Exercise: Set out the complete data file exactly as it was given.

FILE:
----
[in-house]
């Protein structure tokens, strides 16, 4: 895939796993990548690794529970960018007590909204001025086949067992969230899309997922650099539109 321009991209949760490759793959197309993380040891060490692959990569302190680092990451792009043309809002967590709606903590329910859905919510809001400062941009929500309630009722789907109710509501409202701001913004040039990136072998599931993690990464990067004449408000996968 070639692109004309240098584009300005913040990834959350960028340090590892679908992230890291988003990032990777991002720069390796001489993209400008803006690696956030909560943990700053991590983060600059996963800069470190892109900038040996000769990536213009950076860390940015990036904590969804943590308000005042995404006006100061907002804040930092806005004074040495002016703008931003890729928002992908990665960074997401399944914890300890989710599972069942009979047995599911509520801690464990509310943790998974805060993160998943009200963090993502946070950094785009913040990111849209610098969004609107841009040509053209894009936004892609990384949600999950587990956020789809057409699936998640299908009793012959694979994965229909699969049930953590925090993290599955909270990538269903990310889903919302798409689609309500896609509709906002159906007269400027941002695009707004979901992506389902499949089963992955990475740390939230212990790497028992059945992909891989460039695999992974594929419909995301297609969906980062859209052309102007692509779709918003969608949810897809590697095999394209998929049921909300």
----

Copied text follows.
[in-house]
């Protein structure tokens, strides 16, 4: 895939796993990548690794529970960018007590909204001025086949067992969230899309997922650099539109 321009991209949760490759793959197309993380040891060490692959990569302190680092990451792009043309809002967590709606903590329910859905919510809001400062941009929500309630009722789907109710509501409202701001913004040039990136072998599931993690990464990067004449408000996968 070639692109004309240098584009300005913040990834959350960028340090590892679908992230890291988003990032990777991002720069390796001489993209400008803006690696956030909560943990700053991590983060600059996963800069470190892109900038040996000769990536213009950076860390940015990036904590969804943590308000005042995404006006100061907002804040930092806005004074040495002016703008931003890729928002992908990665960074997401399944914890300890989710599972069942009979047995599911509520801690464990509310943790998974805060993160998943009200963090993502946070950094785009913040990111849209610098969004609107841009040509053209894009936004892609990384949600999950587990956020789809057409699936998640299908009793012959694979994965229909699969049930953590925090993290599955909270990538269903990310889903919302798409689609309500896609509709906002159906007269400027941002695009707004979901992506389902499949089963992955990475740390939230212990790497028992059945992909891989460039695999992974594929419909995301297609969906980062859209052309102007692509779709918003969608949810897809590697095999394209998929049921909300």